'If the sum payable is not in the nature of revenue expenditure, it cannot be made so by permitting it to be paid by annual instalments. These payments by instalments in respect of monopoly value have not the annual quality of the payments for the grant of the annual excise licence, but are of a different character altogether....Here the appellants were minded to acquire an asset in the shape of a licence for a term of years.'
The learned Master of the Rolls added that the annual payments gave ' a false appearance of periodicity'. '
24. In Gotan Lime Syndicate v. Commissioner of Income-tax : 59ITR718(SC) the Supreme Court has observed as follows :
' These appeals raise the difficult question of distinguishing between revenue expenditure and capital expenditure. The learned counsel for the assessee, Mr. N. A. Palkhivala, and the learned counsel for the revenue, the Attorney-General, both cited a number of cases before us but we agree with Hidayatullah J.'s observations in Abdul Kayoom v. Commissioner of Income-tax : 44ITR689(SC) that ' none of the tests (laid down in various authorities) is either exhaustive or universal. Each case must depend on its own facts, and a close similarity between one case and another is not enough, because even a single significant detail may alter the entire aspect. In deciding such cases, one should avoid the temptation to decide cases......by matching the colour of one case against the colour of another '.'
25. The Supreme Court has further observed in the same case as follows--See : 59ITR718(SC) :
'It is not the law that, in every case, if an enduring advantage is obtained, the expenditure for securing it must be treated as capital expenditure, for, as pointed out by Channell J., in Alianza Company v. Bell  2 KB 666 (KB) : ' ...in the ordinary case, the cost of the material worked up in a manufactory is not a capital expenditure; it is a current expenditure, and does not become a capital expenditure merely because the material is provided by something like a forward contract, under which a person for the payment of a lump sum down secures a supply of the raw material for a period extending over several years '. This illustration shows that it is not in every case that an expenditure in respect of an advantage of an enduring nature is capital expenditure. The reason underlying the illustration is that the payments made to enter into a forward contract have relation to the raw material eventually to be obtained. Viscount Cave acknowledged that in certain cases' an expenditure for obtaining an enduring advantage need not be capital expenditure for he inserted the words ' in the absence of special circumstances leading to an opposite conclusion ' within brackets. '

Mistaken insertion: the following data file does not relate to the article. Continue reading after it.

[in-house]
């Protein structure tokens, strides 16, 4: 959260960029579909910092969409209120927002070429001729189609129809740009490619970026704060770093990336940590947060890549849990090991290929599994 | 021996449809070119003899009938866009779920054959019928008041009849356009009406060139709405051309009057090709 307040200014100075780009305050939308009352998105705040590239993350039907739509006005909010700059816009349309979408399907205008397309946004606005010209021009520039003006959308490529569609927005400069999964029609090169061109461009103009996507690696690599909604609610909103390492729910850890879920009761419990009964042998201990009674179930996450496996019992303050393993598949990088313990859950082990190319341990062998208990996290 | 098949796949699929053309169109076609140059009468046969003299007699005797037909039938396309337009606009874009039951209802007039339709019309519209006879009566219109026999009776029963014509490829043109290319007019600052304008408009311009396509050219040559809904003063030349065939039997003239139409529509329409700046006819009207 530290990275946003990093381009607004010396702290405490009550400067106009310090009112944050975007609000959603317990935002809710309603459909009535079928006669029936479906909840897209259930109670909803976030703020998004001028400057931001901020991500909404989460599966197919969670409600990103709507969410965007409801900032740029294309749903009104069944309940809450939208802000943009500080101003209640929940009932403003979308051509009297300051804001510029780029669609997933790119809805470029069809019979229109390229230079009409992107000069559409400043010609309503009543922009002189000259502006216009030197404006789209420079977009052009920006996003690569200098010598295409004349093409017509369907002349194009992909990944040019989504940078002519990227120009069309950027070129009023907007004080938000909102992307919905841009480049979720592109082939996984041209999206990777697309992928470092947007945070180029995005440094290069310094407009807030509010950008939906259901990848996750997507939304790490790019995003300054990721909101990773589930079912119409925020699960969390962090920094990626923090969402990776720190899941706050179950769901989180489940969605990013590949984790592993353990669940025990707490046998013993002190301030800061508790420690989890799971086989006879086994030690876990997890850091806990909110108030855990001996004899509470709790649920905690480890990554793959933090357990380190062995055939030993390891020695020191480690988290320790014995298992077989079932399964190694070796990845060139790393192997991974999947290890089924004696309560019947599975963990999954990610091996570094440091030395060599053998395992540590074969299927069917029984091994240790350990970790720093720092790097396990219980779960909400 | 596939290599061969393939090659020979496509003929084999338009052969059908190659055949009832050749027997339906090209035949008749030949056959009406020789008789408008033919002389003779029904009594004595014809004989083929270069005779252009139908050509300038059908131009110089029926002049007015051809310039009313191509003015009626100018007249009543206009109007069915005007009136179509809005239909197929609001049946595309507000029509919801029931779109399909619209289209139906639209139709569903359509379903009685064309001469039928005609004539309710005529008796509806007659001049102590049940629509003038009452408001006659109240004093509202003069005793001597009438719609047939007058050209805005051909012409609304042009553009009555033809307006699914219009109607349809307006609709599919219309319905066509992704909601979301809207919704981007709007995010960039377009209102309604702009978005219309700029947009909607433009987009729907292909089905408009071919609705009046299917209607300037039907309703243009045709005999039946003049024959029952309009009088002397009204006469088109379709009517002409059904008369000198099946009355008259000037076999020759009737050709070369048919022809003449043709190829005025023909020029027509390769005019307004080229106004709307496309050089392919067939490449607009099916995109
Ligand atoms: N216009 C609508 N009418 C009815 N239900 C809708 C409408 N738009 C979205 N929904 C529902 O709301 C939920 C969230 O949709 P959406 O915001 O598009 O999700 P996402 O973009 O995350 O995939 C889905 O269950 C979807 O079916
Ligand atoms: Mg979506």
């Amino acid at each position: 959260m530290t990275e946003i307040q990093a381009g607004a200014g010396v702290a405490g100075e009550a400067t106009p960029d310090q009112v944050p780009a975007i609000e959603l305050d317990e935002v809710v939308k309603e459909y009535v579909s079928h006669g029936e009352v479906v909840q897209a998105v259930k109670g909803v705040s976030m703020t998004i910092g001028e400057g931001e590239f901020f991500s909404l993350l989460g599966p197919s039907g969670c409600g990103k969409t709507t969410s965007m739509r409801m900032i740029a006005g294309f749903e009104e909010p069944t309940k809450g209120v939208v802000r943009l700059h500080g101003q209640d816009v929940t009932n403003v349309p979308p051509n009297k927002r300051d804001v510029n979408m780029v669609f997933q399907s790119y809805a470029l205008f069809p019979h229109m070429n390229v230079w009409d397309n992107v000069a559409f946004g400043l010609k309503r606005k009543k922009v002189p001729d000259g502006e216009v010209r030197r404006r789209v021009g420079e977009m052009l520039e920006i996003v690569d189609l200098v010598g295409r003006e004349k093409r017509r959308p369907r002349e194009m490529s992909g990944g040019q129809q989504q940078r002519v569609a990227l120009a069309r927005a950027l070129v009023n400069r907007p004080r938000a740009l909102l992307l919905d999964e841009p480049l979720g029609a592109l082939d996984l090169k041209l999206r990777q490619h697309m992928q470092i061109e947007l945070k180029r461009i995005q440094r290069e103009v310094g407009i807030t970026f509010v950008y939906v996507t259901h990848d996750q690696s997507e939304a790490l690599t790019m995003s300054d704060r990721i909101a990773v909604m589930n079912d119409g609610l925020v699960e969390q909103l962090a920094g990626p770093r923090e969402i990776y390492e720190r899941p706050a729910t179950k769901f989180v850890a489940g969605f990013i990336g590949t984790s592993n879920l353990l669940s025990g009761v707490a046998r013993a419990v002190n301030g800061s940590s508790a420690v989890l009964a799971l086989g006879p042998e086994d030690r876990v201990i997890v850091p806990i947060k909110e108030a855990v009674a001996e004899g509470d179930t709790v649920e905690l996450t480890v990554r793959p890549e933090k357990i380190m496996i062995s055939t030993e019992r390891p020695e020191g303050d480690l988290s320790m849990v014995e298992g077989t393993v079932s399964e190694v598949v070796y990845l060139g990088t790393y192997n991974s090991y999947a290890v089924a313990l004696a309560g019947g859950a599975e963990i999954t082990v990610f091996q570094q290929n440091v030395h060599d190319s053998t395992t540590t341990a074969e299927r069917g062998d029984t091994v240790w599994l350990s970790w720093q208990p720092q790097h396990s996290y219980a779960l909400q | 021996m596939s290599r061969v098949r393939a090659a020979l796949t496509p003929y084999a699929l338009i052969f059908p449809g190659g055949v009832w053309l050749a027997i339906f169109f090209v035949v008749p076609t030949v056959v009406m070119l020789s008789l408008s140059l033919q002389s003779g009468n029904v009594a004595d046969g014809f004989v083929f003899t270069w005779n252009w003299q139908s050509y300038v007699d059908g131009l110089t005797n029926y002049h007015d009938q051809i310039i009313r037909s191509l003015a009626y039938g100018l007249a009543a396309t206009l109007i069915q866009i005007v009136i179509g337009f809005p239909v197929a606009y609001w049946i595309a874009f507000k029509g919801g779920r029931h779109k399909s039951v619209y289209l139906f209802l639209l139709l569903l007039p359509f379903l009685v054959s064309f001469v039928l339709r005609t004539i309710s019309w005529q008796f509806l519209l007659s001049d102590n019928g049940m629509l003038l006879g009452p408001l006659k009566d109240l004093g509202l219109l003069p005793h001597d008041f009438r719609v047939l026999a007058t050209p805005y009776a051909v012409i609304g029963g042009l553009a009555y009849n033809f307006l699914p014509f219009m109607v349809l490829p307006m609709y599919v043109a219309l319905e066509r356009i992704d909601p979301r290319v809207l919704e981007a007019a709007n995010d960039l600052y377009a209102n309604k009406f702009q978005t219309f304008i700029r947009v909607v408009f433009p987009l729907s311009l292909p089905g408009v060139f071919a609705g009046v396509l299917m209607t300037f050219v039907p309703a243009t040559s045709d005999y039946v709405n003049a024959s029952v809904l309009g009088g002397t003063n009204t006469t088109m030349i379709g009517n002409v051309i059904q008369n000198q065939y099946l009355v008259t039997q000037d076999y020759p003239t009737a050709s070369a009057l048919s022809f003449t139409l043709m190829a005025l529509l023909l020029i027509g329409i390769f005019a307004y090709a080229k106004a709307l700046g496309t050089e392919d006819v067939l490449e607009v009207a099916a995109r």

26. In Commissioner of Income-tax v. Coal Shipments P. Ltd. : 82ITR902(SC) the Supreme Court has observed as follows:
'Although we agree that payment made to ward off competition in business to a rival dealer would constitute capital expenditure if the object of making that payment is to derive an advantage by eliminating the competition over some length of time, the same result would not follow if there is no certainty of the duration of the advantage and the same can be put to an end at any time. How long the period of contemplated advantage should be in order to constitute enduring benefit would depend upon the circumstances and the facts of each individual case.'
27. In Commissioner of Income-tax v. Panbari Tea Company Ltd. : 57ITR422(SC) the Supreme Court has observed as follows ;